But the thing that she is perhaps best known for is her book, A Marriage Sabbatical, that was published in 1984 about her 50,000-mile trip around the world in 1976.
She traveled by herself, but not because she was unattached. She undertook the journey as a sabbatical from her marriage, where she felt her life was stagnating, despite the satisfaction she got from volunteer work like hospice care and reading to the blind. It worked, too, ultimately cementing her relationship with Marco that had been floundering in suburban Florida once her two sons had grown and left home.
Shalom is the sort of person who would literally bump into a friend at far-away London’s Heathrow Airport (she clipped him with her backpack). He happened to be an acquaintance from Bogotá who was married to an Iranian woman. And on the spot he invited her to come and stay with them in Tehran.
So, after visiting her native England and stopping by in Paris to see her lifelong friend Naomi Rothschild, she flew to Tehran, where she missed the meeting with her hosts (they hadn’t gotten her telegram) amidst the crush of new year’s revelers.
She ended up leaving the airport in the company of some men who offered to help her find a place to stay in the chaos of the holiday. They found refuge in a sparsely furnished house far from town in what could’ve been a bad situation. But this was Sabina Shalom, and everything worked out fine.
Next stop, India, where she saw the Taj Mahal when there were virtually no other tourists present. The appalling poverty and homelessness that she saw in Delhi, now Mumbai, scarred her so badly that she went to office of the prime minister of India, where she requested and got a private interview. Indira Gandhi shared her own heartbreak over the country’s poverty, and they also discussed feminism and the Equal Rights Amendment.
In those simpler days, it was possible to buy an around-the-world fare from Pan American World Airlines for about $1,200. To save money, she resolved to stay in as few hotels as possible and to hitchhike — hitchhike! — when needed. She says she only stayed in a hotel once, often bunking with people she met on the way, and she saved on restaurant meals by packing Sego bars and buying cheese, fruit and crisp breads at local markets.
Her travels took her to Paris and Malaysia and Hong Kong and to less developed nations such as Papua New Guinea and Tonga.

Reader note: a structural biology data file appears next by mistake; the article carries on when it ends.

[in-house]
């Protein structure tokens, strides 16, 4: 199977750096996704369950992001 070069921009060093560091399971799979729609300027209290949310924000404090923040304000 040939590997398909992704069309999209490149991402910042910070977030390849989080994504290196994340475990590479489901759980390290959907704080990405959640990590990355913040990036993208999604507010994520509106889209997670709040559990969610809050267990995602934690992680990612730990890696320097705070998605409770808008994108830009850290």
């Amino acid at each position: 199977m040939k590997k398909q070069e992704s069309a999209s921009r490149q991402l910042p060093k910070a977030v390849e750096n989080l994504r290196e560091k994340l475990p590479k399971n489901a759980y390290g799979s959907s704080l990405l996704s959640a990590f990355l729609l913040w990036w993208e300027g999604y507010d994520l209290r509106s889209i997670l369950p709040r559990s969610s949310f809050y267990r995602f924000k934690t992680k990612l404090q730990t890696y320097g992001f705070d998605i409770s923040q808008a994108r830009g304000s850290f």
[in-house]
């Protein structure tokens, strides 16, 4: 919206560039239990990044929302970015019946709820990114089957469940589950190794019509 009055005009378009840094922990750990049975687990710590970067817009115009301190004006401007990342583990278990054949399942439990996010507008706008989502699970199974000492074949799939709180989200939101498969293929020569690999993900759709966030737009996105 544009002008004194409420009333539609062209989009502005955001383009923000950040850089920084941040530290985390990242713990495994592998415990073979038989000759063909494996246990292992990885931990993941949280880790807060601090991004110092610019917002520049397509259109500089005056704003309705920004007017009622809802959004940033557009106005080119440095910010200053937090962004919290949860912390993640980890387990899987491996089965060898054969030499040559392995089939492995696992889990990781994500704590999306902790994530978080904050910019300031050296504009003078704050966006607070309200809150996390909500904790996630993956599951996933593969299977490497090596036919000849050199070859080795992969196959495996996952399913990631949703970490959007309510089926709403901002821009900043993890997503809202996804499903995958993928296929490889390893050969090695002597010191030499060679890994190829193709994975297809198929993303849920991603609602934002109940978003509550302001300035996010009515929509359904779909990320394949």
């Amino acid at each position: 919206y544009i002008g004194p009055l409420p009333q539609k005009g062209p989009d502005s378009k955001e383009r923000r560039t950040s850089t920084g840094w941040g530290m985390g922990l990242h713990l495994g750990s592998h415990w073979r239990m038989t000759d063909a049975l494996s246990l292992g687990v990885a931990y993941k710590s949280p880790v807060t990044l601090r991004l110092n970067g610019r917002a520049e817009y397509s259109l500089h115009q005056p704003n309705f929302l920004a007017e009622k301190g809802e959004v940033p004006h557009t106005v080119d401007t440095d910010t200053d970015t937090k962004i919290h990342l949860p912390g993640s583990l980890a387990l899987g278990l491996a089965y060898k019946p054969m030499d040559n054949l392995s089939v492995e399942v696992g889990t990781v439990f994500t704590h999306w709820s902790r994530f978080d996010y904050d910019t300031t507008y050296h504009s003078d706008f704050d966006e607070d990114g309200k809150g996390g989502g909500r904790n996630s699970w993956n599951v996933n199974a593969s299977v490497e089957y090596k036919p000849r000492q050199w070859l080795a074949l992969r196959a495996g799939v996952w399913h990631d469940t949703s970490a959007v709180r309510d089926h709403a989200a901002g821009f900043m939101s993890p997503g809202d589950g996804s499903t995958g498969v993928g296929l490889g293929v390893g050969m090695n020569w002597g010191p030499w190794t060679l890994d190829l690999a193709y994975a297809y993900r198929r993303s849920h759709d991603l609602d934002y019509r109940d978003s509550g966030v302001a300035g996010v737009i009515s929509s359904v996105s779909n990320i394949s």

It was just Shalom, her backpack, her duffel bag, a handful of Sego bars and her own indomitable spirit that took her around the world in about six months.
Fast forward to now. Upon her husband’s death after 62 years of marriage, she was living in Bethesda, Maryland, when it became apparent to her that she wasn’t going to be able to live by herself anymore. Her research into Jewish retirement homes brought her to Portland, where a granddaughter lives, and she fell in love with Rose Schnitzer and its beautiful grounds. She has lived here about three years.
Now 96, Shalom is still active despite having had multiple heart attacks and mini-strokes. She survived tuberculosis as a child and has had bouts of cancer. She also survived World War II in her native Britain, where residents huddled in air raid shelters during the Nazi blitz.
A life of volunteerism, social work and helping others brought her into contact with many luminaries. While visiting the U.K. during a promotional tour for her book, the British Lung Association invited her to a reception with Princess Diana. She met the princess and received a sweatshirt that the princess wore as a memento.
Her work after the Second World War in France, with children who had survived the Holocaust, brought her into contact with a 17-year-old boy named Eli. Many years later, when she met him at a book event, she was able to confirm that the boy she knew in the 1940s was indeed Elie Wiesel, the Holocaust survivor and Nobel laureate.
Throughout her life, Shalom has excelled at meeting and connecting with people. The genesis of the marriage sabbatical was an invitation to visit Australia and meet with a couple her husband had known, but unfortunately they had to travel back to England to visit a dying relative. She never did connect with them, but at one point she happened to call City Hall and the phone was answered by the lord mayor, who was Jewish. He was so taken with her lovely name that he called her back and invited her to tea.
She even arranged a photo op with the king of Tonga.
In one near disaster, she took a bus into the mountains of Fiji without a clue where she was to spend the night, something she did often in her travels. In this case the “hotel” at the end of her journey turned out to be a brothel. She spent an anxious night barricaded in her room, only to travel on unscathed the next day.
Near the end of her travels, she visited the bleak landscape of Easter Island, barren except for the huge, mysterious monoliths left behind by an unknown people. There she had a series of epiphanies about finding strength in loneliness and joy in independence, finally teasing out her place in the world and in her marriage and feeling a great sense of peace.
Even so, it was tough returning to her mundane life in Florida. But the task of writing about her adventures, and thinking about the changes she had undergone, brought her back to that place of peace. And although he had his own adjustments to make, her husband, Marco, remained devoted to her.
Her marriage sabbatical had worked!